The Cornhill Magazine, Volume 40; Volume 113

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William Makepeace Thackeray
Smith, Elder and Company, 1916
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Page 367 - And he gave it for his opinion, that whoever could make two ears of corn, or two blades of grass to grow upon a spot of ground where only one grew before, would deserve better of mankind, and do more essential service to his country, than the whole race of politicians put together.
Page 493 - Columbia, laborer, not having the fear of God before his eyes, but being moved and seduced by the instigation of the devil...
Page 344 - Roused though it be full often to a mood Which spurns the check of salutary bands,* That this most famous Stream in bogs and sands Should perish ; and to evil and to good Be lost for ever. In our halls is hung Armoury of the invincible Knights of old : We must be free or die, who speak...
Page 55 - Maker of my frame, Teach me the measure of my days ; Teach me to know how frail I am, And spend the remnant to thy praise. 2 My days are shorter than a span; A little point my life appears ; How frail, at best, is dying man ! How vain are all his hopes and fears...
Page 24 - I ask not that my bed of death From bands of greedy heirs be free; For these besiege the latest breath Of fortune's favour'd sons, not me. I ask not each kind soul to keep Tearless, when of my death he hears. Let those who will, if any, weep! There are worse plagues on earth than tears. I...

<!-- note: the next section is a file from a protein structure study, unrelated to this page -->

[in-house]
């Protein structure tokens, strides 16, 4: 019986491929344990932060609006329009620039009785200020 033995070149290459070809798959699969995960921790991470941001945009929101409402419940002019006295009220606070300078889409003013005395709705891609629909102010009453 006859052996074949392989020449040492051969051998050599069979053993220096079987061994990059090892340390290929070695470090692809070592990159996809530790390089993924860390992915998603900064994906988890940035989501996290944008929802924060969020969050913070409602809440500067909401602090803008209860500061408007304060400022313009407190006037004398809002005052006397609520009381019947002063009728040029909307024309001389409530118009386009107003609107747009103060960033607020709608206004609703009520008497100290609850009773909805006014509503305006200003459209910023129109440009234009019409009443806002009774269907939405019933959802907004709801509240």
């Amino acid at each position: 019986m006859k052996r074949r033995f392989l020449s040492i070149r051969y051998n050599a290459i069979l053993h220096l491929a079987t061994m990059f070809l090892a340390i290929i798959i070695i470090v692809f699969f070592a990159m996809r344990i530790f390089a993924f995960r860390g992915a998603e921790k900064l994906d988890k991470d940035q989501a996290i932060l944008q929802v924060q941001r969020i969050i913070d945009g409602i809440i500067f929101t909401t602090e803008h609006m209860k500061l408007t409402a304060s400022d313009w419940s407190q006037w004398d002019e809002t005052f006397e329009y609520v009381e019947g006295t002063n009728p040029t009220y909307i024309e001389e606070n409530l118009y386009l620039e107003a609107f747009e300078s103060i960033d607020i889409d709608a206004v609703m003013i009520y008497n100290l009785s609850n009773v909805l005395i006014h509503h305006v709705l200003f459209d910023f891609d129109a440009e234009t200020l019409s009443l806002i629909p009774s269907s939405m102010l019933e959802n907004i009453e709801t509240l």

Page 498 - It seems my Lord and the rest of the Judges did all of them round give him a most high reproof; my Lord Chief Justice saying, that it was for him, and such wicked wretches as he was, that God's anger and judgments hung over us, calling him sirrah many times.
Page 344 - In our halls is hung Armoury of the invincible knights of old : We must be free or die, who speak the tongue That Shakespeare spake ; the faith and morals hold Which Milton held.
Page 594 - One who never turned his back but marched breast forward, Never doubted clouds would break, Never dreamed, though right were worsted, wrong would triumph, Held we fall to rise, are baffled to fight better, Sleep to wake.
Page 54 - These were more noble than those in Thessalonica, in that they received the word with all readiness of mind, and searched the scriptures daily, whether those things were so.
Page 731 - Excuse — permit me," he said softly. "I have been unable not to hear. Might I take a liberty ? In this little restaurantsans-facon" — he spread wide his hands — "might I, as the phrase is, 'cut in'?" I could but signify our acquiescence. Berthe had appeared at the kitchen door, thinking the stranger wanted his bill. He waved her away with his cigar, and in another moment had seated himself beside me, commanding a full view of Soames. "Though not an Englishman," he explained, "I know my London...

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